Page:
Combining these two take-aways, 1) something that is relevant and riveting—or can be made so with a little coaching, and 2) something that is compelling for constructing deeper understanding, Commander of the Faithful offers multiple avenues for excellent curriculum. And I will enumerate three that I find compelling, but there are several others as well:

First, the concept of Colonialism. This is a big ticket concept for understanding the history of our various cultures as well as the economic colonialism that is active today. The emir’s Algerian society was a French colony. El-Kader has been dubbed the George Washington of Algeria—a powerful connection for the U.S. student reading Commander. This is equally powerful for students from countries whose nation may have been the empire that oversaw colonies. The book is written from an on-the-ground perspective that captivates the reader’s interest and pulls the reader into the pathos of what it means to live under a colonial power.

Second, the concepts of culture and faith. Islam, like Christianity, has multiple, attractive and unattractive faces. The simple labels of “Muslim” or “Christian” are not lightly used in the book. Rather, tribes, sects, denominations and other nuances that tease out the mish-mash of cultures are explicated in the text itself and also in the footenotes and the chapter notes. The book’s structure offers a teacher the opportunity to examine how a writer presents an excellent story but also offers the scholarly evidence that sufficient research has taken place to offer a story that one can trust as being reliable to its history.

Third, the concept of character. We each have a unique relationship to character development in that we are evidence of our own. Commander of the Faithful is a chronology of a man shaped by his circumstances, but he was also a character who seemed to work to understand himself and his relationship to all around him. The book is fraught with examples of his character development, often informed by the decisions he made. Here are two particular examples: On page 47 the author states, “Anarchy gave birth to his power and anarchy constantly developed in him.” What a rich sentence for launching a discussion of every word in this sentence.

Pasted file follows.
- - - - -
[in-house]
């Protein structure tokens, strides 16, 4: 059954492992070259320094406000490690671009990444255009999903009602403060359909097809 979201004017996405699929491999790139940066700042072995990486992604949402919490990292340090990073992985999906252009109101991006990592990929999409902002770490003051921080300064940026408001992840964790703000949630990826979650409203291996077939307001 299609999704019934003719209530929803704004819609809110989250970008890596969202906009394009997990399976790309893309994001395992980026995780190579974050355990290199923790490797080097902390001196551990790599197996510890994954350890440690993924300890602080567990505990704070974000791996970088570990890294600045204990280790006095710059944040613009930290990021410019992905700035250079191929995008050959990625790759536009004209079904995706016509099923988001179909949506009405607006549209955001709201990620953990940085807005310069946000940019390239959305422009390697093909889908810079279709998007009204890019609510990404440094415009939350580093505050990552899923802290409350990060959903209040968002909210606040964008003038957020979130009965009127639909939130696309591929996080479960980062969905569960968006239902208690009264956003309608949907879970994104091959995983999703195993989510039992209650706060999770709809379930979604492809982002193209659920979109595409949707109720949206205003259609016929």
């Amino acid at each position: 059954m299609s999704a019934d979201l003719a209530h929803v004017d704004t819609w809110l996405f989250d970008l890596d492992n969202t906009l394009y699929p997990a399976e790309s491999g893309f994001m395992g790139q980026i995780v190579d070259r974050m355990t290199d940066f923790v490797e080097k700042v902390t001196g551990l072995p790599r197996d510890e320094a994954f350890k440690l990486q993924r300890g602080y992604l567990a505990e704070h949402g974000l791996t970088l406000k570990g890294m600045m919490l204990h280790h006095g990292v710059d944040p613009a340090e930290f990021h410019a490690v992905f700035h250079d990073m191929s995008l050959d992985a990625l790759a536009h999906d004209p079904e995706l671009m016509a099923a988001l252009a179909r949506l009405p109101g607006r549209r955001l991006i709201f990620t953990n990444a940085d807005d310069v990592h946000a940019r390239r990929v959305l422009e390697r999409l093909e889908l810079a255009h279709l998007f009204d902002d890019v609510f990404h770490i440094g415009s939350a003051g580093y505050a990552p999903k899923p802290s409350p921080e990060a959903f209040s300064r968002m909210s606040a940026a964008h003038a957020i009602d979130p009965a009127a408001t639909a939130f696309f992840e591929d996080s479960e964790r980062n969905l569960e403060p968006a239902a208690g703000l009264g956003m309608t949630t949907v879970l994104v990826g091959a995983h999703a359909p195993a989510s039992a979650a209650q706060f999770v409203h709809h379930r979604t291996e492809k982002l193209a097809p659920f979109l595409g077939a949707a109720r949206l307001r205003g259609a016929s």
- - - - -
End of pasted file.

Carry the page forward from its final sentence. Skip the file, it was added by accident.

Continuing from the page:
The second, on the next page, is an example of the emir’s emerging character, exhibiting humility and perspective when the author writes that abd el-Kader becomes “Commander of the Faithful” because he turns down the title, Sultan. Again, the concept of character is powerfully presented.

A good book, or any good piece of scholarship or research, can provide the metaphor for much of what needs to be learned in shaping one’s academic or intellectual construct. Used thoughtfully, a good piece of scholarship or research can also engage the student in ways that create deeper understandings of the concepts that are vital to understand. For most of us, and we are all students in one form or another, new challenges will arise and we will be compelled to find solutions or strategies. By engaging deeply in a good piece of work, intellectual connections are formed which is the basis for extended cognitive growth—and that’s what education should be all about.

*Bonnie Bickel James is a consultant in educational leadership and curriculum. She consults at the Project Zero Summer Institute, Harvard Graduate School of Education and WIDE, an on-line platform at the Harvard Graduate School of Education that specializes in professional development for educators. She also speaks at professional development seminars for WIDE in the U.S. and internationally, recently in Beijing, China. Previously, Ms. James was Lower School Principal at Milton Academy, Milton, MA; Lower School Director, National Cathedral School for Girls, Washington DC; and chair of the History/Social Studies department at The Foote School, New Haven, CT, where she taught for fifteen years.